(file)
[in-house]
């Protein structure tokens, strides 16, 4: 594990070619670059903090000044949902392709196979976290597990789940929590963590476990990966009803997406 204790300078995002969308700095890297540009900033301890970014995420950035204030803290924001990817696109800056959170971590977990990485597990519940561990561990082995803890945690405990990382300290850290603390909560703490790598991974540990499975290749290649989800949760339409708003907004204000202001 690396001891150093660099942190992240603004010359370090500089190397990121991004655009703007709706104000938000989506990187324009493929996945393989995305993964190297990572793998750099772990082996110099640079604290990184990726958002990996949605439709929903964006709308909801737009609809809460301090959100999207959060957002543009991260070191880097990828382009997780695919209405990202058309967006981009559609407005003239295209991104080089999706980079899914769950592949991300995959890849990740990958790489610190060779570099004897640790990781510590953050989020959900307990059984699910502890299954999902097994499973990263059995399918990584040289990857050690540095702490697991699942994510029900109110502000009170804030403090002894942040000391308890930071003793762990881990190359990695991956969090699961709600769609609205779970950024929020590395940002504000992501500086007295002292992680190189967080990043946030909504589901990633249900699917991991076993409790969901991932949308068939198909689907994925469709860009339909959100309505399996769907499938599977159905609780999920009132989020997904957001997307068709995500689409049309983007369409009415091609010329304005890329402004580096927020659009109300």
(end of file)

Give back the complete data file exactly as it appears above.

[in-house]
């Protein structure tokens, strides 16, 4: 594990070619670059903090000044949902392709196979976290597990789940929590963590476990990966009803997406 204790300078995002969308700095890297540009900033301890970014995420950035204030803290924001990817696109800056959170971590977990990485597990519940561990561990082995803890945690405990990382300290850290603390909560703490790598991974540990499975290749290649989800949760339409708003907004204000202001 690396001891150093660099942190992240603004010359370090500089190397990121991004655009703007709706104000938000989506990187324009493929996945393989995305993964190297990572793998750099772990082996110099640079604290990184990726958002990996949605439709929903964006709308909801737009609809809460301090959100999207959060957002543009991260070191880097990828382009997780695919209405990202058309967006981009559609407005003239295209991104080089999706980079899914769950592949991300995959890849990740990958790489610190060779570099004897640790990781510590953050989020959900307990059984699910502890299954999902097994499973990263059995399918990584040289990857050690540095702490697991699942994510029900109110502000009170804030403090002894942040000391308890930071003793762990881990190359990695991956969090699961709600769609609205779970950024929020590395940002504000992501500086007295002292992680190189967080990043946030909504589901990633249900699917991991076993409790969901991932949308068939198909689907994925469709860009339909959100309505399996769907499938599977159905609780999920009132989020997904957001997307068709995500689409049309983007369409009415091609010329304005890329402004580096927020659009109300």